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Sri Lanka rally held for missing journalist Eknaligoda

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PD Saranapala reports from the last battle for media freedom in Sri Lanka

A rally was held in Colombo, August 10th, as part of a campaign for more media freedom. Specifically the rally was held in remembrance of Prageeth Eknaligoda, a journalist who has now been missing for 200 days. He was abducted around the time of the presidential election in January after writing some searching articles about incumbent President Rajapakse who was running for re-election. Now the media freedom campaign has made an open appeal to all organisations that claim to defend democracy build the campaign and defend the rights of journalists.

The day started with a rally at 3pm and then a demonstration which marched to the conference hall at Viharamaadeevi stadium, where nearly 1000 people participated. Various figures from the media industry including journalists spoke. One of the headline speakers was SD Punchihewa, a lawyer who argued that the targeting of media workers was unconstitutional and had to be stopped in order to liberal democracy to grow in Sri Lanka.

Clearly the problem is that Sri Lanka is undemocratic precisely because of the instability of Sri Lankan capitalism, which despite the war coming to an end is still unable to lift most people out of poverty. Socialist Party of Sri Lanka members that attended argued that more action was needed – but currently no new plans are organised to take the campaign forwards. It is clear that in currently the campaign will not be able to prevent further attacks on media personnel unless it adopts a more confrontational attitude to the government, forcing them to take action against these disappearances and killings of the media personnel. More scrutiny must be placed on the government and independent enquiries established to find out who was involved in the attacks on the journalists.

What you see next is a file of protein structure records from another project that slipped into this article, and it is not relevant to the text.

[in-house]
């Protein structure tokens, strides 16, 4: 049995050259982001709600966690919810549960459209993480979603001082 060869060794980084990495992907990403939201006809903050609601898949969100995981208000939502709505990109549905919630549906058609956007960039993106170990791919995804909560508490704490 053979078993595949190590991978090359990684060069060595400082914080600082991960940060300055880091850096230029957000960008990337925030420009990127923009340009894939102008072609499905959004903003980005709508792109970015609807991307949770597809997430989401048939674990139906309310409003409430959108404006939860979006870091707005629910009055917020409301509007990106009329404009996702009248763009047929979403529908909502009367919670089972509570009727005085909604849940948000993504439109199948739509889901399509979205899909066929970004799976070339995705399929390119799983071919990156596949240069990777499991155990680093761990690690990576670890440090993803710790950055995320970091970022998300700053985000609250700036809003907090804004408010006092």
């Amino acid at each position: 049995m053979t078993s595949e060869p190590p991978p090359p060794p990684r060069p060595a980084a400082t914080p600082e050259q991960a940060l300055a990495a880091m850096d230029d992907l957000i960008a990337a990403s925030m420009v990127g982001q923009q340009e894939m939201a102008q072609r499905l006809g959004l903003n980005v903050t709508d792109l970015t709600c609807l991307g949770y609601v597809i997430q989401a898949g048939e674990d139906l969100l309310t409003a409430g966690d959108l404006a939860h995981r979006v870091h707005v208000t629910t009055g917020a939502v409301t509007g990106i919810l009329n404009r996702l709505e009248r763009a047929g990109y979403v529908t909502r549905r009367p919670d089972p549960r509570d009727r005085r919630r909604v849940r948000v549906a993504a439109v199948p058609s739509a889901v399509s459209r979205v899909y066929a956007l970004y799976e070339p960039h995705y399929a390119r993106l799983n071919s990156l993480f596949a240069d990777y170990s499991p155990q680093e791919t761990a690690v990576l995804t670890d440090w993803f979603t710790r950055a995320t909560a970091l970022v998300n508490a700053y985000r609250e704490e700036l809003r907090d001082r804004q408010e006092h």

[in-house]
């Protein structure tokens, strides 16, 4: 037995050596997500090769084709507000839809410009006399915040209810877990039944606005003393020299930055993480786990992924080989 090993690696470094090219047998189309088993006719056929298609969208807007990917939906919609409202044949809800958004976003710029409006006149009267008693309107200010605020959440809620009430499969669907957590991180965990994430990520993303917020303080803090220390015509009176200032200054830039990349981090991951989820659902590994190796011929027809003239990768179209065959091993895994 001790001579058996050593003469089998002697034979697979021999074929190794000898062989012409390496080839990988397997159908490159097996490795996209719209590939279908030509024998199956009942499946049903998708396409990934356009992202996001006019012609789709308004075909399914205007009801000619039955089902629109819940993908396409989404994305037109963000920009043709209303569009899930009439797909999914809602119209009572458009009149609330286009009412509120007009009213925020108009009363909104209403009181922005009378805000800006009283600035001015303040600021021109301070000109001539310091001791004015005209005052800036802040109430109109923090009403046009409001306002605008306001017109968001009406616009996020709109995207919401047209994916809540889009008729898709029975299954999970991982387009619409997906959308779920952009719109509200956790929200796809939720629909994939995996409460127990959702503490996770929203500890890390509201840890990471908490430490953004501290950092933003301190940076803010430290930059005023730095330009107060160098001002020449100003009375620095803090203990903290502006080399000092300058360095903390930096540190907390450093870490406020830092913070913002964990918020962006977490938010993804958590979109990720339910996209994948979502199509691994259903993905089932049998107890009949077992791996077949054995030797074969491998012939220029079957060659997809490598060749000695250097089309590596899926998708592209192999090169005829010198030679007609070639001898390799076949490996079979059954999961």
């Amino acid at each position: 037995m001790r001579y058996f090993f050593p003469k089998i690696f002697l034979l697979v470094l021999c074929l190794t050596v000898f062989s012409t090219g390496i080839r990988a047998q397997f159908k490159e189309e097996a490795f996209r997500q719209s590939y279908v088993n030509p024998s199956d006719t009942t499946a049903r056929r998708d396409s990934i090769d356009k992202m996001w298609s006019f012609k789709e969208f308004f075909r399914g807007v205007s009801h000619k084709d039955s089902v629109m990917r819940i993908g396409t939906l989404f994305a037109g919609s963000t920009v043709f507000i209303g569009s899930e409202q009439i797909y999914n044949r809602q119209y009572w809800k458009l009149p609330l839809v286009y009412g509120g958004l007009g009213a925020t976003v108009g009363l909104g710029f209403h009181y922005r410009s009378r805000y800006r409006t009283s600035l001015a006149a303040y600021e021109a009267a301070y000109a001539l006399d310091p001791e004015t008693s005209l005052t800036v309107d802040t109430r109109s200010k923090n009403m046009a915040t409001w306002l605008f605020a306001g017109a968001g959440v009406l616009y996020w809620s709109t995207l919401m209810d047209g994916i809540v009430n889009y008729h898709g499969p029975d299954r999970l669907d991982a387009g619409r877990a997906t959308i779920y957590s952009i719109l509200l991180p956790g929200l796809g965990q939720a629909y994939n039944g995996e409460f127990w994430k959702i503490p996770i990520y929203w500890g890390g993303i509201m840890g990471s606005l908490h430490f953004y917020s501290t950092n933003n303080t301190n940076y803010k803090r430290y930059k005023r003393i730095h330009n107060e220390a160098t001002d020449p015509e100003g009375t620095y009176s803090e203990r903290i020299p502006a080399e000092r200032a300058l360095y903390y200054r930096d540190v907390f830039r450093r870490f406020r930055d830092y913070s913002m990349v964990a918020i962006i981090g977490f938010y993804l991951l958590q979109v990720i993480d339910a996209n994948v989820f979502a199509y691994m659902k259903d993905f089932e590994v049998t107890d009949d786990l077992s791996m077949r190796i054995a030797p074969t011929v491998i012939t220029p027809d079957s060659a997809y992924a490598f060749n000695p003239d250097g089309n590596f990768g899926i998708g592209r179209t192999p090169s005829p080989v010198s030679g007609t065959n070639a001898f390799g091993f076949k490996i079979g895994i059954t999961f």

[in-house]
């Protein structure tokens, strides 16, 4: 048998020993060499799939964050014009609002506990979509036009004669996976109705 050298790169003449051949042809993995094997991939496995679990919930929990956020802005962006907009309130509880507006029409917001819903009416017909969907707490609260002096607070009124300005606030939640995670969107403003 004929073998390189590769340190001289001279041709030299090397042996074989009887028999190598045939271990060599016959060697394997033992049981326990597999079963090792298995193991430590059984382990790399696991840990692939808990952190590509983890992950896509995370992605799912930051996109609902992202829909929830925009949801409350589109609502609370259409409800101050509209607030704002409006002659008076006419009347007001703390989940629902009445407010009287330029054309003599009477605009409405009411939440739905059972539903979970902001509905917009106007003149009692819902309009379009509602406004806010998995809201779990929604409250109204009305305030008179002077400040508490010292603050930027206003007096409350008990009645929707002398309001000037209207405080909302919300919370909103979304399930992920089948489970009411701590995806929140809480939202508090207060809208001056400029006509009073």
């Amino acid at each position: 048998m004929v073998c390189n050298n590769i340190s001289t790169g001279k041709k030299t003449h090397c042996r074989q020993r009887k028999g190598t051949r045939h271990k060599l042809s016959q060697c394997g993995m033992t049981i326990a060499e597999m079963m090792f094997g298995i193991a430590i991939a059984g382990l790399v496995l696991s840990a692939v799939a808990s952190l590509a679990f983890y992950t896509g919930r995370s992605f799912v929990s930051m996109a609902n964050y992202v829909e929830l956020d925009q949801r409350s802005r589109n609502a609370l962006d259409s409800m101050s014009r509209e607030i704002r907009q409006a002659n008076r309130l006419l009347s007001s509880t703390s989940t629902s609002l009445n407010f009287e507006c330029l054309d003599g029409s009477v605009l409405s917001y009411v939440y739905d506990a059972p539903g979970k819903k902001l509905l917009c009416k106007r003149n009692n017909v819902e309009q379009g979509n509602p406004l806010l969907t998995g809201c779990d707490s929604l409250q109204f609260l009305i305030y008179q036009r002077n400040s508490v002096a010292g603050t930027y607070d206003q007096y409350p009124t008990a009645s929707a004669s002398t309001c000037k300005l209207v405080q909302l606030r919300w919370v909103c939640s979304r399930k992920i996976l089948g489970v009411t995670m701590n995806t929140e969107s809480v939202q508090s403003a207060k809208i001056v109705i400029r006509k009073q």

Media freedom in Sri Lanka have suffered from severe setbacks recently. Journalists have been attacked on demonstrations by the police or by thugs who are protected by the police. Other editors have been sent to court for fraud after publishing critical articles. Amnesty international claim that 14 journalists have been killed in Sri Lanka since 2006 and around 20 have left the country.

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